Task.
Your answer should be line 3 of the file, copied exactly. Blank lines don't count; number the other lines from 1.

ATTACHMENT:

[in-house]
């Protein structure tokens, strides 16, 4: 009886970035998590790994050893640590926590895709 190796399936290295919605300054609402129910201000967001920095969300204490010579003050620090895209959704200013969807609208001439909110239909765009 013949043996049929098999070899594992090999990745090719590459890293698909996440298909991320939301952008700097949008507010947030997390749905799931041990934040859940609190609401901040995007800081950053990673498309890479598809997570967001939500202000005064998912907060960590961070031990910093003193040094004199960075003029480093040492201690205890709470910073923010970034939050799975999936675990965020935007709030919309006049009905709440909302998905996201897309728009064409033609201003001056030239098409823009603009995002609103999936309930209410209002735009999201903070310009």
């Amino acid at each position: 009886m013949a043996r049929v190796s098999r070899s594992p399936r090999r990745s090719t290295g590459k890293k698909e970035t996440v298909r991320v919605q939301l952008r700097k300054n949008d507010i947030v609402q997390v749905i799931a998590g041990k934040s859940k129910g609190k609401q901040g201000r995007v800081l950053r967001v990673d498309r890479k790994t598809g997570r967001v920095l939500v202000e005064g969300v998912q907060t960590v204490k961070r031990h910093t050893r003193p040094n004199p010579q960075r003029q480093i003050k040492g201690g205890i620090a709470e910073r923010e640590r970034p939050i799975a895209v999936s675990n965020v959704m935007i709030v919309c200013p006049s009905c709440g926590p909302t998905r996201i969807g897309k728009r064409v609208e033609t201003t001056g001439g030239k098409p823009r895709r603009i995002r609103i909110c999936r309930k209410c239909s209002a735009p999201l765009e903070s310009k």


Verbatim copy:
């Amino acid at each position: 009886m013949a043996r049929v190796s098999r070899s594992p399936r090999r990745s090719t290295g590459k890293k698909e970035t996440v298909r991320v919605q939301l952008r700097k300054n949008d507010i947030v609402q997390v749905i799931a998590g041990k934040s859940k129910g609190k609401q901040g201000r995007v800081l950053r967001v990673d498309r890479k790994t598809g997570r967001v920095l939500v202000e005064g969300v998912q907060t960590v204490k961070r031990h910093t050893r003193p040094n004199p010579q960075r003029q480093i003050k040492g201690g205890i620090a709470e910073r923010e640590r970034p939050i799975a895209v999936s675990n965020v959704m935007i709030v919309c200013p006049s009905c709440g926590p909302t998905r996201i969807g897309k728009r064409v609208e033609t201003t001056g001439g030239k098409p823009r895709r603009i995002r609103i909110c999936r309930k209410c239909s209002a735009p999201l765009e903070s310009k």